I paced up and down our room beneath white bouquets of paper. I perpetuated our spring. The walls and floor and ceiling were chestnut planks and they threatened me with their darkness, so I wrote stories as quickly as I could. Sometimes I had to tell the same story again. My mother would take it from my hands and read it and she would smile as usual, but she would not touch my cheek as she did when I wrote a new story. She curled the paper up and hummed, and then cried because she could not have something new to dream about that night.

My father, who lived in Daddy's Room, was not here very much and when he was he did not stay for very long. I heard him enter his Room late in the evening when I was supposed to be asleep. He came with friends. I listened to them talk, their voices deep and well-worn like mud boots. I repeated their words over and over into the dark, up to the rafters above me, hoping to imprint the paper with my breath. What pieces I remembered I built into the next story. Those were my mother's favorites because they were from The Real Outside. Sometimes we opened the door from our room to look out there. We took turns turning the knob. My mother and I were free. But we just stood there, breathing, looking. We closed the door as quietly as we could, as if it had never happened.

Daddy's Room stayed empty one time for three weeks, then a few years. I waited to hear him come back one evening, but he never did. I wrote stories about what might have happened to him, but I quickly learned that these made my mother cry, and I didn't like to see her cry, so I wrote stories about her and my father together. I wrote about the wonderful places they saw in the Real Outside. I wrote about their sailboat, and their cave of crystals, and the time they danced in a deep forest and slept until they were covered with sand.

My mother died with twine in her fingers. I buried her beneath the floorboards with one of my stories covering her eyes so she would have something to see on her way. She never taught me to bundle my writing so the bouquets above me yellowed. The floor, instead, grew white. I waded through loose papers. The stories mixed themselves up. The silverfish came. The moths crowded my eyes so I could not see what I was writing. One day I took our axe for wood and chopped a window into the chestnut wall. I pulled up a chair to the hole in Our Room, and felt the moths desperately flutter around my body, bumping into my neck, confusing my skin for the brightness of the Real Outside. They spilled out into the fresh air and disintegrated. I pulled my pen from my dress pocket and set it in my lap. Then I pulled a pack of matches that I used to fight the dark. I lit one and dropped it at my feet.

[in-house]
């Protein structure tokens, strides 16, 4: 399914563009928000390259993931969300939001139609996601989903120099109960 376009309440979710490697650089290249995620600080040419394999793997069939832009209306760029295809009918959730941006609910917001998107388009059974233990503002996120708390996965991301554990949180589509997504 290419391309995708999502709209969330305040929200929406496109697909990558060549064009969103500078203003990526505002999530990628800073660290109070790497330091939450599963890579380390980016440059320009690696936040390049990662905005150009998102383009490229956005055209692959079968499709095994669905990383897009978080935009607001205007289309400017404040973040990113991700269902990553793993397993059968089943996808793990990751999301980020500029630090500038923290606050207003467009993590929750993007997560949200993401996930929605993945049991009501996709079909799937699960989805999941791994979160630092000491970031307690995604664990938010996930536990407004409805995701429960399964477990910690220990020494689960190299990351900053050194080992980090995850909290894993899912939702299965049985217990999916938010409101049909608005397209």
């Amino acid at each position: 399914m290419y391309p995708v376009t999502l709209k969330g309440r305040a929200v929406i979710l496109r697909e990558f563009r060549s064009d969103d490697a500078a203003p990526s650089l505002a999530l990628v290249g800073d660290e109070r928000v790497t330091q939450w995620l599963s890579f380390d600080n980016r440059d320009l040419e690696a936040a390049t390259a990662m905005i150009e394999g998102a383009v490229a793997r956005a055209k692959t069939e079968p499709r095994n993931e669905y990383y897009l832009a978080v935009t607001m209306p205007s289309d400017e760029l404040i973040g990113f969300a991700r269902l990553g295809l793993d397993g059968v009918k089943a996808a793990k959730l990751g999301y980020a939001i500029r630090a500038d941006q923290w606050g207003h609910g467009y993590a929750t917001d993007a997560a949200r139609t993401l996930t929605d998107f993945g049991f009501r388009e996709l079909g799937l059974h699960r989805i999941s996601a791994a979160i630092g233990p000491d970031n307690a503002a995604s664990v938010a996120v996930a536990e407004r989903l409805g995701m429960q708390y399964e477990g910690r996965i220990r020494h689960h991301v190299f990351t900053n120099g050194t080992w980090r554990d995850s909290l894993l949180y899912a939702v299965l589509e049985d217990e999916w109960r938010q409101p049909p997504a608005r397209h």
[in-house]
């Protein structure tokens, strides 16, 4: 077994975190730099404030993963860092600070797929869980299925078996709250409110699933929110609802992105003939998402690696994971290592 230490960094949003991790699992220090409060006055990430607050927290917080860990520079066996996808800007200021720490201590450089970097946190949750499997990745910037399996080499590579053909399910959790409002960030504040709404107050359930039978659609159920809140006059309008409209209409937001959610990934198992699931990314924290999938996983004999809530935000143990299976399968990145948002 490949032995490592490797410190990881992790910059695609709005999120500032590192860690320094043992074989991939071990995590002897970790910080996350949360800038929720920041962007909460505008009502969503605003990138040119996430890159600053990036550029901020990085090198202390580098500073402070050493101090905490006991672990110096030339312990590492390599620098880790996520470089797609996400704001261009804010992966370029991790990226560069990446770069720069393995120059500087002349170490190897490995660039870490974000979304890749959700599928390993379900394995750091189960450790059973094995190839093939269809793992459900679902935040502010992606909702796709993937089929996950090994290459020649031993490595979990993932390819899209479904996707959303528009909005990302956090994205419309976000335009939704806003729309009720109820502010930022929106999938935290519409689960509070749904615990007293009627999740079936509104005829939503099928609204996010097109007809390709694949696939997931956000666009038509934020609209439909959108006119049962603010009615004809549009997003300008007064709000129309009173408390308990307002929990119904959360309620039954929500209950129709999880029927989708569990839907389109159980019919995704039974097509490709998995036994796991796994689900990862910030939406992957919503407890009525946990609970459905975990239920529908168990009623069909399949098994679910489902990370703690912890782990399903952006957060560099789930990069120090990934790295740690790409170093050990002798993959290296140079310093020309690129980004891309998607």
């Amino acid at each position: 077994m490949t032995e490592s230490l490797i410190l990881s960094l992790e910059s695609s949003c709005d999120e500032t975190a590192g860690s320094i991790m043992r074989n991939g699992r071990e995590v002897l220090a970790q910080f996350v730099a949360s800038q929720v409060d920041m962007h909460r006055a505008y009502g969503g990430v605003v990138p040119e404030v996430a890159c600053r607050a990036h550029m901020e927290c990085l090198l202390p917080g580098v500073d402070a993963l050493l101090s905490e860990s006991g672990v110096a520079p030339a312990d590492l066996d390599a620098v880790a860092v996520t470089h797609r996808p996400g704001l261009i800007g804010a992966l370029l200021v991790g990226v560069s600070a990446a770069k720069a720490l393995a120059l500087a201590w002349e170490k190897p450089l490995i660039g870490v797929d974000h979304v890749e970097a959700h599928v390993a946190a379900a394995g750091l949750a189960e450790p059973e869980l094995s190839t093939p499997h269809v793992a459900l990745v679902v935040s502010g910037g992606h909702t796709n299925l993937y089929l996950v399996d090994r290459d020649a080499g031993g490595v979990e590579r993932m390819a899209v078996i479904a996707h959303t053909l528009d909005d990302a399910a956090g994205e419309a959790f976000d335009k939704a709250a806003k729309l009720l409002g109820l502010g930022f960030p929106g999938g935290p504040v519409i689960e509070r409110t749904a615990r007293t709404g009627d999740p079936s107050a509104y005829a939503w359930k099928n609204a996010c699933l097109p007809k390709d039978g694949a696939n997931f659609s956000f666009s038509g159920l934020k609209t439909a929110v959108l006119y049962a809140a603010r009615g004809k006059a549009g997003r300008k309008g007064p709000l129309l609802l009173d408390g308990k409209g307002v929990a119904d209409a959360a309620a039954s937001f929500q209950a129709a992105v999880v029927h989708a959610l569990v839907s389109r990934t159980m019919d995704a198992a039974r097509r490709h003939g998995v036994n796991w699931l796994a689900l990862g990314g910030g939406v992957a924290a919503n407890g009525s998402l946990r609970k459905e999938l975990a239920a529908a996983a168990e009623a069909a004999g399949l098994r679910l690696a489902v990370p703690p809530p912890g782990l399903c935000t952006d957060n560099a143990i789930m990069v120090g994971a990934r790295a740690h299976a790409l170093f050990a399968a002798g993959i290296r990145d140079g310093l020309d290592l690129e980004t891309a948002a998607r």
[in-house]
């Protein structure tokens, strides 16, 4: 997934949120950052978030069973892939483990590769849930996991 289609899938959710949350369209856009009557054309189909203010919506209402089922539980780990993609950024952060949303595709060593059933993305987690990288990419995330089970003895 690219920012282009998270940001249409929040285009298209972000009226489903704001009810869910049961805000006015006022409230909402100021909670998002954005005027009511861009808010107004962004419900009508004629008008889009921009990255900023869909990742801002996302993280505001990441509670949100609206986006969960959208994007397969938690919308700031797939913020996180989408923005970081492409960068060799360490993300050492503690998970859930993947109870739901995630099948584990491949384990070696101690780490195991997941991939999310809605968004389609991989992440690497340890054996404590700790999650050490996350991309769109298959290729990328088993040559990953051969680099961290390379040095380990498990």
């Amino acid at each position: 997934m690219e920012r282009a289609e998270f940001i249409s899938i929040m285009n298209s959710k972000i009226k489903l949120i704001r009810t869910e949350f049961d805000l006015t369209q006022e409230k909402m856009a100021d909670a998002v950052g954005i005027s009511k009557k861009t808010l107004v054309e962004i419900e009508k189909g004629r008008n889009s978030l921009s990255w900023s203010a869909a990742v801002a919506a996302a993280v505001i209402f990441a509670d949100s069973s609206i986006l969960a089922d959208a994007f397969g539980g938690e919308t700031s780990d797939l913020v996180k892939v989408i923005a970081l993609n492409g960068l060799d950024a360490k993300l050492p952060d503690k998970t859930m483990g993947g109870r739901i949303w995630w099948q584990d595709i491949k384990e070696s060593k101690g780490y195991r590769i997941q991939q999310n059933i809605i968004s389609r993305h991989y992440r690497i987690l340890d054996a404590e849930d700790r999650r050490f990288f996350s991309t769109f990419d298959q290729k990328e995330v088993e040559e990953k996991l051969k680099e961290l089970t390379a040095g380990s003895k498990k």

Catherine is an MFA candidate at Queens University of Charlotte. She can be reached at or Twitter: @bookish_type.

Tuesday, June 14, 2011

How Not To Do A DVD Audio Commentary For Your Feature Film Debut

Stay up very, very late at a wedding (best man). Get up very, very early. Fly from South Texas to LA. 

Get picked up by a PA who is wondering outloud about how he's going to get repaid for the money he spent on lunch for the producers. Go see a bad student film at USC. Grab a quick bite.

Do an on camera interview for over an hour. Forget to pretend the interviewer is one of your producers whose voice will be dubbed in later. Make eye contact with crew when you're supposed to pretend they're not there.

Deal with the landlord of the rental space who wants to load in his music equipment so he can start recording an album the next morning.

Watch the movie in a sun-filled room with the TV on the floor, in a chair a different height from your co-commentator Hex (Director of Photography). And no beer. Try to be funny out of the gate.